Battery Life

Battery life is one of the most important aspects of a smartphone, as it effectively determines how long you'll be able to use all of its other features. In order to get a comprehensive understanding of battery life on the Nexus 6 we run a variety of tests that attempt to stress different parts of the device in order to determine the battery performance in different conditions. Most important is that all displays are calibrated to 200 nits to avoid penalizing certain phones for having brighter displays than others.

Web Browsing Battery Life (WiFi)

The first test is our WiFi web browsing test which loads a set of web pages in a loop with pauses to avoid penalizing phones with faster SoCs than others. In this test we see that the Nexus 6 does perform somewhat poorly. Compared to Samsung's Galaxy Note 4 which has essentially the same specifications on paper, the Nexus 6 lasts 4.27 hours shorter. It is likely that this can be attributed to the display, which may not be as efficient as the latest and greatest AMOLED panel used in the Note 4.

At this point we would usually post results for web browsing battery life on LTE. However, I've had difficulty locating a place to perform testing with a reliable cellular signal, and I didn't wish to put the Nexus 6 at an unfair disadvantage by performing the test with poor reception. Because of this, I was unable to obtain LTE battery life results for the Nexus 6, but given the platform it's likely that battery life is around 7.25 to 7.5 hours on our LTE web test.

BaseMark OS II Battery Life

BaseMark OS II Battery Score

In our more SoC-bound BaseMark OS II battery test we see that the Nexus 6 doesn't last quite as long as the Note 4. This is again likely due to a higher display power consumption on the Nexus 6, as both devices share the same SoC fabricated on the same process. However, we see that the battery score is a bit higher, likely due to a higher average CPU frequency afforded by a larger heat dissipation area to reduce throttling.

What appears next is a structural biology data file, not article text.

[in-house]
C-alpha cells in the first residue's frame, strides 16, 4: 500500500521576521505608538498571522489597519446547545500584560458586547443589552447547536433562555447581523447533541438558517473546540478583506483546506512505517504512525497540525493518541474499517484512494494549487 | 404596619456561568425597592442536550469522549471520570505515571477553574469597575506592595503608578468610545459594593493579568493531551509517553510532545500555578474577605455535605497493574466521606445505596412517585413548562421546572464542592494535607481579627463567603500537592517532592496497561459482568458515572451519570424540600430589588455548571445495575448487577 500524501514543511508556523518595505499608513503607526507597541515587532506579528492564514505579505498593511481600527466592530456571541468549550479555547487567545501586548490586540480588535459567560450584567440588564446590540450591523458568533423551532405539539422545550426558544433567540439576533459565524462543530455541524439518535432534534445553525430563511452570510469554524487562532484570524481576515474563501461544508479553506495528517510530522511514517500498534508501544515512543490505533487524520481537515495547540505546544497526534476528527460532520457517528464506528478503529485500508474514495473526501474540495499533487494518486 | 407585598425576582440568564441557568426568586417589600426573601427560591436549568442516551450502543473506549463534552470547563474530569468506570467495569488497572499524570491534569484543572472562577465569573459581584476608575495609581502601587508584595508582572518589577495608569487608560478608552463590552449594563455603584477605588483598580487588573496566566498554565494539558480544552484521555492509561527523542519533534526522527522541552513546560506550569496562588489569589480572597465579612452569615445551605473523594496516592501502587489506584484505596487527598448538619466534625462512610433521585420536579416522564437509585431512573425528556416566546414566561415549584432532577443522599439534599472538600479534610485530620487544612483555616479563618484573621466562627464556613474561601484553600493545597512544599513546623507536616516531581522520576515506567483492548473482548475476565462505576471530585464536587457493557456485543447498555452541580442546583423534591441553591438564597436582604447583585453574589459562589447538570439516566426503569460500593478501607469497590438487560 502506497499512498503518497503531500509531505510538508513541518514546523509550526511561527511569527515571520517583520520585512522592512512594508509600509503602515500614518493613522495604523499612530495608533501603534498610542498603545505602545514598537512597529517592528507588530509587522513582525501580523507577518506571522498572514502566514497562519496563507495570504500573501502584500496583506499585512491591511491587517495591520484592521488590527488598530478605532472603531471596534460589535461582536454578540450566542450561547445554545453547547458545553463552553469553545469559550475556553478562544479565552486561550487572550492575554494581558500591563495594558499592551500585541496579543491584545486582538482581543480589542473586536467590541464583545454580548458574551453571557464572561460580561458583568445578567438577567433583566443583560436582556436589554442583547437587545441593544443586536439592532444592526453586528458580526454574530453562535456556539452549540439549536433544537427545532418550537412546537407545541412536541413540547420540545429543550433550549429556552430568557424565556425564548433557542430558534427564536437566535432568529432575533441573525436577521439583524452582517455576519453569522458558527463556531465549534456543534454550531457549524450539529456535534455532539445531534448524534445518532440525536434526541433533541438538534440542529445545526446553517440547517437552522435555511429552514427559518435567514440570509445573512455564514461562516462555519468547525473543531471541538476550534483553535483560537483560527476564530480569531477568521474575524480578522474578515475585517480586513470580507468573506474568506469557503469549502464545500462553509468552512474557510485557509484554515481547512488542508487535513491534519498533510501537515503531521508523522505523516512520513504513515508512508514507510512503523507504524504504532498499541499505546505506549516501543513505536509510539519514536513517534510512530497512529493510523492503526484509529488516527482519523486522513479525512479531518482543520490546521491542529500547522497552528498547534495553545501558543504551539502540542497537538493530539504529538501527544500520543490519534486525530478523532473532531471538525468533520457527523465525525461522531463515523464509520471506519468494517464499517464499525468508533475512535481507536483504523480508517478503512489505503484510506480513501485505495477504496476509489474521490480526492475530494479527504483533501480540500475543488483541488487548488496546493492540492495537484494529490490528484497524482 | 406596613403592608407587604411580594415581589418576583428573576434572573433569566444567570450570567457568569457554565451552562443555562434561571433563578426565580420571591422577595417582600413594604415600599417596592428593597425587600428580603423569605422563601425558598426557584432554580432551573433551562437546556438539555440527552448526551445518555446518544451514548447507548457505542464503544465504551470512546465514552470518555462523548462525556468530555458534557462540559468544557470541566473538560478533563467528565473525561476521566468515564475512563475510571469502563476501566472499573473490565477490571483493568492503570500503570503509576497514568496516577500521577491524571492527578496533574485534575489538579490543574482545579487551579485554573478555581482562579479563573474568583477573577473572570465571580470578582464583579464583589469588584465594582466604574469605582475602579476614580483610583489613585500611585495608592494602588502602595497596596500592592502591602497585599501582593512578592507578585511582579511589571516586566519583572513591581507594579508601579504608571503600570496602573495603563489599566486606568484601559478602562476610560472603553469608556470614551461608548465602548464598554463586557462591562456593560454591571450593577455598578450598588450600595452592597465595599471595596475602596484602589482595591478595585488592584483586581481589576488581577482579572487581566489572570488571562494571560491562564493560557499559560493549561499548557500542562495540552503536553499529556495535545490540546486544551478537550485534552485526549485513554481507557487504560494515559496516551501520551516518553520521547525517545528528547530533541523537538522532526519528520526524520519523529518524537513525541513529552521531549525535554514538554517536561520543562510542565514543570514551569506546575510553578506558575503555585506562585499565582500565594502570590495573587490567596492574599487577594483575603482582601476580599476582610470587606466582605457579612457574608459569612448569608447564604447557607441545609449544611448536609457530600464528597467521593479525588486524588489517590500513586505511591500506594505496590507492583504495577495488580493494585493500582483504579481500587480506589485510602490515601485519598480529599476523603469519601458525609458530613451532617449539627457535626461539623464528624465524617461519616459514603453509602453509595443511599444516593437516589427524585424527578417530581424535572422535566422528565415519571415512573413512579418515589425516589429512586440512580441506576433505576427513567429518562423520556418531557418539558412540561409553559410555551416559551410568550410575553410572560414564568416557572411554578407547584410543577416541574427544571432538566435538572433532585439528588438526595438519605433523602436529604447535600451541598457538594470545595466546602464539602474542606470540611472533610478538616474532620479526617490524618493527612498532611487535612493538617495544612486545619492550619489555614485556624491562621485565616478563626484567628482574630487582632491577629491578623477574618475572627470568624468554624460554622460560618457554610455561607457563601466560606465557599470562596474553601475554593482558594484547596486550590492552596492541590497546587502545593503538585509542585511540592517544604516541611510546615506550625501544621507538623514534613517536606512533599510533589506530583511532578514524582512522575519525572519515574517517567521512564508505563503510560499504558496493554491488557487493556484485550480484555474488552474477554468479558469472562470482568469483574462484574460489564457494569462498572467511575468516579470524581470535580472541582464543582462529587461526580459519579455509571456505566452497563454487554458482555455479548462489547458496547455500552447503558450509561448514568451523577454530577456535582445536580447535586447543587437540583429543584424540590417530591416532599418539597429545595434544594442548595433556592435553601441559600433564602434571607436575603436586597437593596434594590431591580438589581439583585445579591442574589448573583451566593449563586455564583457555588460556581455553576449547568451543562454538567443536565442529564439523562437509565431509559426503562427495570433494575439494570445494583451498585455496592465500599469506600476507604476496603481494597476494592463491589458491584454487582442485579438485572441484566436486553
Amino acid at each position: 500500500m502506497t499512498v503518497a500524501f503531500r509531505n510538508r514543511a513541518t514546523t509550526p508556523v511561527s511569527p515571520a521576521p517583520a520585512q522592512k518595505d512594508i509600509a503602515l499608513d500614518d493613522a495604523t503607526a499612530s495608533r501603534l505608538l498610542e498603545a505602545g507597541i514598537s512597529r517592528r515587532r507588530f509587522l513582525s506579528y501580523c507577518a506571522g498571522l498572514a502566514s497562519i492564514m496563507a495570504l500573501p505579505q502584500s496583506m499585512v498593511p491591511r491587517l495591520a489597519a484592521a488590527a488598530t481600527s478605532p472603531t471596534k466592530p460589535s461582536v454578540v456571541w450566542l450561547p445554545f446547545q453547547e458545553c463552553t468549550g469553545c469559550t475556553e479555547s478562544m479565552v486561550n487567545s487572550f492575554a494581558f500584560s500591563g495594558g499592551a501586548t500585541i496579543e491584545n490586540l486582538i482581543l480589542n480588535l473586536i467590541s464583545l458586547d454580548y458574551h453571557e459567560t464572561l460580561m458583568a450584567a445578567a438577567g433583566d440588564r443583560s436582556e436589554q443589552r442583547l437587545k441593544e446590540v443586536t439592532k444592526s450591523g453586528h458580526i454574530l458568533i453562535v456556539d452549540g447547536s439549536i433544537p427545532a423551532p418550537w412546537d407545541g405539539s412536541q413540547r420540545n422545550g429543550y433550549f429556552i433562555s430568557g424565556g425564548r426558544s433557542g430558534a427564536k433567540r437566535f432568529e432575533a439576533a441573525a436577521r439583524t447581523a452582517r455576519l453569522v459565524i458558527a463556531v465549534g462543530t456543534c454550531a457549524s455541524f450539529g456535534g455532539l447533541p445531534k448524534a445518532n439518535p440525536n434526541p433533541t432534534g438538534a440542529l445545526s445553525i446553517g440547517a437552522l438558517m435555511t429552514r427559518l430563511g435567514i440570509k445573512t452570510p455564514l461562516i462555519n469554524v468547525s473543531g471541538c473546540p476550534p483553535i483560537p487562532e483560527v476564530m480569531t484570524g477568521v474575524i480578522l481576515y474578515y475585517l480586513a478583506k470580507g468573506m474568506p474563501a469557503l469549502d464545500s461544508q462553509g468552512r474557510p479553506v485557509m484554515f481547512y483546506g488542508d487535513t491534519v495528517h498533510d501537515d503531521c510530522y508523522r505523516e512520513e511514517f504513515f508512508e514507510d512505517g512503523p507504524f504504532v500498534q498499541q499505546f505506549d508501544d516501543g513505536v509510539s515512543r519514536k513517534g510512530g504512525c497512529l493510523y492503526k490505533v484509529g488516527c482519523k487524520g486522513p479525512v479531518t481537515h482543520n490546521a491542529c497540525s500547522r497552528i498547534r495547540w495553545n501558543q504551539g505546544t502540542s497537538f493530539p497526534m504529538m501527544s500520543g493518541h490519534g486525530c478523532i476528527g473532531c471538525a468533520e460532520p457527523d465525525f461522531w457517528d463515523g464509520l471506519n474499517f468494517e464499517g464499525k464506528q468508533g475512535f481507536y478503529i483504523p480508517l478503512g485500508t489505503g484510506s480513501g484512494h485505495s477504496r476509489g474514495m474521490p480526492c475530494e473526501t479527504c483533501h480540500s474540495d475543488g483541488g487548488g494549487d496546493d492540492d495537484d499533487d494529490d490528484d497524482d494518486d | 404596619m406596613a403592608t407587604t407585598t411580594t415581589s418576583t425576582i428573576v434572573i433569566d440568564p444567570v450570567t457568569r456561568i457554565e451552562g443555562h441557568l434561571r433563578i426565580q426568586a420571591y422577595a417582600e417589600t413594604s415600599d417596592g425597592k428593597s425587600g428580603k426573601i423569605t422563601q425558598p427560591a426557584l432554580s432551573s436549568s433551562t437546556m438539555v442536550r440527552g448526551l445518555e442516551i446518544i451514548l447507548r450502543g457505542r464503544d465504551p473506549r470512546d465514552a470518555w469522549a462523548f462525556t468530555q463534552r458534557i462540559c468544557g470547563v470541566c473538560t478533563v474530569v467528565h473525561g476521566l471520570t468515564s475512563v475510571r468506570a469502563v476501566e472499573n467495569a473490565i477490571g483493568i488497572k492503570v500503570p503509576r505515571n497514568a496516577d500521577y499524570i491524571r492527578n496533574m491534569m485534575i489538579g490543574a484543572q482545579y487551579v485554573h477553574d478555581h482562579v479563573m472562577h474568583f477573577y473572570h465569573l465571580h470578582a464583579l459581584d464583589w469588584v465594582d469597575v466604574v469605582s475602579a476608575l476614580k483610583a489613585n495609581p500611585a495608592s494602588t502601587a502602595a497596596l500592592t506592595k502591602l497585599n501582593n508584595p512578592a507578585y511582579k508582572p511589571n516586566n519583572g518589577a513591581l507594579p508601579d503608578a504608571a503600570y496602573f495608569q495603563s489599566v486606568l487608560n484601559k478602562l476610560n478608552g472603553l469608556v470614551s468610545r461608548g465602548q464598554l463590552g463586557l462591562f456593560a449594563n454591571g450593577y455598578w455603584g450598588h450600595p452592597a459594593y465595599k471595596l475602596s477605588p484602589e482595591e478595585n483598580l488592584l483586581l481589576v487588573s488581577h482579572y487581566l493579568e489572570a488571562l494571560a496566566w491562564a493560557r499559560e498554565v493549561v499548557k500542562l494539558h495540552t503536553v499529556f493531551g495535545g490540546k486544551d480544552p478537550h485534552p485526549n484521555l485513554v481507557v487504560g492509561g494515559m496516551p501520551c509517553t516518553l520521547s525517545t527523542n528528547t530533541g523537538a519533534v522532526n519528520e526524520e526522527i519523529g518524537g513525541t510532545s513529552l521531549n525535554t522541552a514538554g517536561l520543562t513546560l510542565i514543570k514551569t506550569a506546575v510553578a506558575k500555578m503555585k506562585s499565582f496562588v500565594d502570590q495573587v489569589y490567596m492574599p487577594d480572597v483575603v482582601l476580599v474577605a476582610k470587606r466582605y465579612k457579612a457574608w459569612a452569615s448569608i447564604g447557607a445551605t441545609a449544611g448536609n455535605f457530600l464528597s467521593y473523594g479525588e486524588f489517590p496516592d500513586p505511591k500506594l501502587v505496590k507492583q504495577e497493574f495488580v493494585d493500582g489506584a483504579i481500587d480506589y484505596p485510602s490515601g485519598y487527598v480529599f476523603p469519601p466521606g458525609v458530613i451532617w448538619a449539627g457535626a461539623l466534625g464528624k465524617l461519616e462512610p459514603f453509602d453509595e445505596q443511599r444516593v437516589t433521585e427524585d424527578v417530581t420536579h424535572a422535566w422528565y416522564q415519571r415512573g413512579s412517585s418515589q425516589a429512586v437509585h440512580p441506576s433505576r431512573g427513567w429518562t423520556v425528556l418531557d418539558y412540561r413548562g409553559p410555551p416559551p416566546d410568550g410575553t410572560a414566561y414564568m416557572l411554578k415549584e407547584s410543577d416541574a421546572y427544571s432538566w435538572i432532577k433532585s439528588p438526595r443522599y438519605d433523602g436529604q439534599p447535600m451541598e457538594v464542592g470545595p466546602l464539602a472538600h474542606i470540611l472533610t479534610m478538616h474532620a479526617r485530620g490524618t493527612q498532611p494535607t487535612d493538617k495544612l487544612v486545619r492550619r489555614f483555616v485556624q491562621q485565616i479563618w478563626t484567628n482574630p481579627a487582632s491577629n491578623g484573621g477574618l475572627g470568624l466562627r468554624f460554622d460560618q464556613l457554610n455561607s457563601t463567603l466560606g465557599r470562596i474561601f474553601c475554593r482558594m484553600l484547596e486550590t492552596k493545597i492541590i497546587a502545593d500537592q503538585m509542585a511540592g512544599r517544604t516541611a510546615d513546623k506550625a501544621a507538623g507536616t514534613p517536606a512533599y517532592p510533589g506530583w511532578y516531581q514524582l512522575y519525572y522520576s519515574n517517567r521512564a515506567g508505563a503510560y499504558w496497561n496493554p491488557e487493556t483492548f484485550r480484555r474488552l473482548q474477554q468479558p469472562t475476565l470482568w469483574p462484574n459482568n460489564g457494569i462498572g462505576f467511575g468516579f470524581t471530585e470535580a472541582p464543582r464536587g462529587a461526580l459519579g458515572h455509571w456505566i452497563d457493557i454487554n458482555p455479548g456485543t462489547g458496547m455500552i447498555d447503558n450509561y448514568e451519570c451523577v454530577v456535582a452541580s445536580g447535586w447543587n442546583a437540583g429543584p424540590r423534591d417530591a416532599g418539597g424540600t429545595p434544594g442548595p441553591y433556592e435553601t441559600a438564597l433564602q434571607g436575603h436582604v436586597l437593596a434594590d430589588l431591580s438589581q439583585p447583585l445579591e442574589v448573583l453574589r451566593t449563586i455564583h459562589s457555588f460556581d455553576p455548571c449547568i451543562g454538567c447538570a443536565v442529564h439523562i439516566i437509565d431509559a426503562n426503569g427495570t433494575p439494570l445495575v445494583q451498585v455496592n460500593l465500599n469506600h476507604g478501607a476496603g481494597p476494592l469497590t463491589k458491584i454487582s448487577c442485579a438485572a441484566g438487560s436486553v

GFXBench 3.0 Battery Life

GFXBench 3.0 Performance Degradation

With GFXBench which is a more GPU focused test, we see similar results to our BaseMark OS II test. The Nexus 6 doesn't last quite as long as the Galaxy Note 4, with slightly more than 3 hours of usage compared to the Note 4 with 3.7 hours of usage. The gap definitely closes between the two here, but unfortunately it seems that the display continues to hurt overall battery life. The fact that the web browsing result is so close here suggests that Motorola is continuing to target "24 hours of mixed usage", so if one does fit their usage model they shouldn't have isssues lasting a day on battery. I can't help but think that a good LCD would get them much more battery life for the same battery size, but it should be usable here even if it's behind the competition.

Charge Time

The charge time of a smartphone is also very important. While having a long battery life means that a device can be used for longer, if it also requires a very long charging time it may be that the device is less frequently able to be fully charged and thus unable to actually reach its potential battery life. Charge time can also be an important factor in time-constrained situations such as topping up your battery before a flight. In order to test battery life we deplete the device's battery charge to 0, and then measure the duration that the device is plugged in until it reaches a power draw that indicates it is completely charged.

Charge Time